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Embracing Servant Leadership



Growing up in a small town has shaped my outlook on community relationships. Many believe the problem with small towns is that everyone knows your business. However, the greatest part of a small town is that everyone knows your business.  If a family is in distress, the community steps in to help; it’s both a privilege and a responsibility.


The responsibilities of local government include strong schools and safe communities. After this basic need is fulfilled, then it is up to citizens, businesses, community-based nonprofits and houses of worship to work hand-in-hand in creating our quality of life. The dignity of work should be accessible to all citizens with a safety net in place to care for those going through health or economic transitions.


As a parent who has raised two daughters here in Gwinnett, I am in tune with the need for families, schools, businesses and nonprofits to jointly invest in the future, our young people. This means a public school system that reflects the needs and wishes of local parents, with businesses and nonprofits who are actively involved in providing internships, scholarships, training, and job opportunities. This is a smart investment.



A Desire to Serve

The success of our business has allowed Suzanne and I the opportunity to give back to the community in which we live and work. Our first big community undertaking was during the 2008 downturn. After seeing the shortages in local foodbanks, we initiated the Gwinnett Can Challenge. Partnering with over 40 other nonprofits throughout the county (many involving schools and youth organizations), over 100 tons of food was collected and distributed to area food banks over a four year period.  Today our philanthropic arm, The Holtkamp Family Foundation, provides ongoing support to The Hudgens Center for Art & Learning, The Hope Clinic, Special Kneads & Treats Bakery, Suwanee Arts Center and Rotary of Gwinnett.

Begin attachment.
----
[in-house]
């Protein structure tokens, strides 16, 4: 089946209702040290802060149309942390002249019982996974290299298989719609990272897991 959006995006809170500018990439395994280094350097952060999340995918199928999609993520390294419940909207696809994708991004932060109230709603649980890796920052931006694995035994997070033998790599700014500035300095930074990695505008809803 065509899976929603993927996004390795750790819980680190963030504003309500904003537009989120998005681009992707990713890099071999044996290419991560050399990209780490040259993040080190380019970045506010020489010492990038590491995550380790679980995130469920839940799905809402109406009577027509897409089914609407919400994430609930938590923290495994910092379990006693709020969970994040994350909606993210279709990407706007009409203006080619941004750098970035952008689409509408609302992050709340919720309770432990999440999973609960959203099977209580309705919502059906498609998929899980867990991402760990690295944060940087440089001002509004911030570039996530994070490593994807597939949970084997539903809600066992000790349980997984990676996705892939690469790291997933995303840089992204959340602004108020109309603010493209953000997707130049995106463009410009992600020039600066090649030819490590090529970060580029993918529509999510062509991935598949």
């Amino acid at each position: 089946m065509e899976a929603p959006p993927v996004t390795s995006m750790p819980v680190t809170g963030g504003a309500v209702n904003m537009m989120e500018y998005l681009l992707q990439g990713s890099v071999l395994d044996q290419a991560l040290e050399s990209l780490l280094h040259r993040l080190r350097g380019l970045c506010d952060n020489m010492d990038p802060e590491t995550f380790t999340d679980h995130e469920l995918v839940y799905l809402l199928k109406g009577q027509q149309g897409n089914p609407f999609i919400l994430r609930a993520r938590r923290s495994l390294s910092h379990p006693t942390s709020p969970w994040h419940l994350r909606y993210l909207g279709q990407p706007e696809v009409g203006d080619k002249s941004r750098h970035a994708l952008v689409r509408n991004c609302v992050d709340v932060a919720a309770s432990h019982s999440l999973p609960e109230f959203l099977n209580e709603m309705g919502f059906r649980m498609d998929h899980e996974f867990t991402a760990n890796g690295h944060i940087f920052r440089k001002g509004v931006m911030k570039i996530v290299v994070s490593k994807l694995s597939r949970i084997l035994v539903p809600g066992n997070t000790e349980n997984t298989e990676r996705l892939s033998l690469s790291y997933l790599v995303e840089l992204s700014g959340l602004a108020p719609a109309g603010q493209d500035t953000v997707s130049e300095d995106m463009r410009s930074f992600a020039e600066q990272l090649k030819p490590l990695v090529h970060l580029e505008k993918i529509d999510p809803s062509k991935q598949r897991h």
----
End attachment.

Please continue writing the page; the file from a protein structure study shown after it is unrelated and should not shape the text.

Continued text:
My first political steps came while serving on the board of the Metro Atlanta Air Conditioning Contractors Association. As the legislative committee chairman, I was responsible for sharing the needs of the industry with legislators. Today in my role as President of the Conditioned Air Association of Georgia, I have met legislators from all over the state. As well, I was recently appointed by Governor Kemp to the Conditioned Air Licensing Board. I have thoroughly enjoyed meeting scores of passionate fellow Georgians.


In the spring of 2021, I was elected to the Gwinnett County Republican Party Executive Board where I lead fundraising efforts to help Republican candidates win local elections. This also includes helping district and precinct managers promote the mission and candidates of the Gwinnett County Republican Party.


Matthew at his Swearing-In by Governor Kemp for the Conditioned Air State Licensing Board

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